Is Your Portfolio “In Style” or Making a Bad Fashion Statement?

It is fairly common knowledge that a retirement portfolio’s carefully constructed asset allocation can become unbalanced in two cases: When you alter your investment strategy and when market performance causes the value of some funds in your portfolio to rise or fall more dramatically than others. But did you know there is also a third scenario? Your portfolio can become unbalanced due to unexpected changes in the funds’ holdings.

Getting the Drift

The phenomenon known as “style drift” generally occurs when a fund’s manager or management team strays beyond the parameters of the fund’s stated objective in pursuit of better returns. For example, this may occur when a growth fund begins investing significantly in value stocks or when a large-company fund begins investing in the stocks of small and midsized companies. As a result, the fund’s name may not accurately reflect its strategy.

If style drift occurs within the funds held in your portfolio, it could alter your overall risk and return potential, which may influence your ability to effectively pursue your financial goals.

Feeling the Effects

While some fund managers embrace a strategy that provides significant flexibility to help boost returns, and indeed such flexibility often proves quite successful, investors need to remember that too much flexibility can also present a threat to their own portfolio’s level of diversification. Investors need to consider their ability to tolerate unexpected changes in pursuit of higher returns.

For example, let us assume an investor allocates her equity investments equally between growth funds and value funds with the hope of managing risk and increasing exposure to different types of opportunities. If the manager of the growth fund begins to invest heavily in value stocks, the investor could end up owning two funds with very similar characteristics and a much greater level of risk than she intended.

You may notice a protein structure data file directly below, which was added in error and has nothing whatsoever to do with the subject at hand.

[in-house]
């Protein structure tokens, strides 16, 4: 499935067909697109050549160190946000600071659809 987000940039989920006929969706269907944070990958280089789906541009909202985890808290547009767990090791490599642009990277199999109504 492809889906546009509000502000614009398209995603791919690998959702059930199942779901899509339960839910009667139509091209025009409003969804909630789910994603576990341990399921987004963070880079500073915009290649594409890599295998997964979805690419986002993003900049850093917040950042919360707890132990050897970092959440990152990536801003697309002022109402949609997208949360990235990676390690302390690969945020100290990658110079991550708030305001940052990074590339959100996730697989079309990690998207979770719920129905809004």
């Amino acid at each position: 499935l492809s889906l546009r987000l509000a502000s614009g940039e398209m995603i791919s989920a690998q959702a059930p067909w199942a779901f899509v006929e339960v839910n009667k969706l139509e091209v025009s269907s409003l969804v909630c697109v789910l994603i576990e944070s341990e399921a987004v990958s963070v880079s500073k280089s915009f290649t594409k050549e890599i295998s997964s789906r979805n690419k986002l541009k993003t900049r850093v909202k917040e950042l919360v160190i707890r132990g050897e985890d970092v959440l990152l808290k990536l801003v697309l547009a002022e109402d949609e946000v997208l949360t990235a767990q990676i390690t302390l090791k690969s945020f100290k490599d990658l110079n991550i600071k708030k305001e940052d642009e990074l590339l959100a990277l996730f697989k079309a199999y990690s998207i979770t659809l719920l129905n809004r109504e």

Truth in Labeling?

Although most investment companies, including those represented in your retirement plan, adhere to stringent fund management standards, you may not want to simply judge a book by its cover, so to speak. An occasional portfolio review can help ensure that you remain comfortable with each fund’s management strategy.

For a comprehensive look at each fund and to evaluate its potential role in your portfolio, take the time to study its prospectus and annual report to determine how much flexibility the fund manager has in security selection. Also, look carefully at the fund’s holdings to see if they are in line with the stated objective. If you discover something that appears amiss, it may be appropriate to rebalance your portfolio accordingly.

If you would like to discuss your current portfolio asset allocation or any other financial planning matters, please don’t hesitate to contact us or visit our website at We are a fee-only fiduciary financial planning firm that always puts your interests first.  If you are not a client yet, an initial consultation is complimentary and there is never any pressure or hidden sales pitch.

Have a Merry Christmas!

Handle Asset Location With Care

An old question has become new again.  You have tax-deferred accounts like IRAs and Roth IRAs, and you have accounts that pay taxes every year on the income they receive.  Where do you put different types of assets? 

The answer is that you want to put the most tax-inefficient investments inside the tax-deferred accounts.  The most notoriously tax-inefficient investments, historically, have been bond funds, commodities futures funds and real estate investment trusts (REITs), which all generate ordinary income that can be taxed at 39.6% plus the 3.8% Medicare tax for higher-income taxpayers.  The Roth IRA, which shelters all future returns from taxes of any sort, can be a great place for mutual funds that invest in small cap stocks, since they tend to have high turnover and historically have provided the highest gains.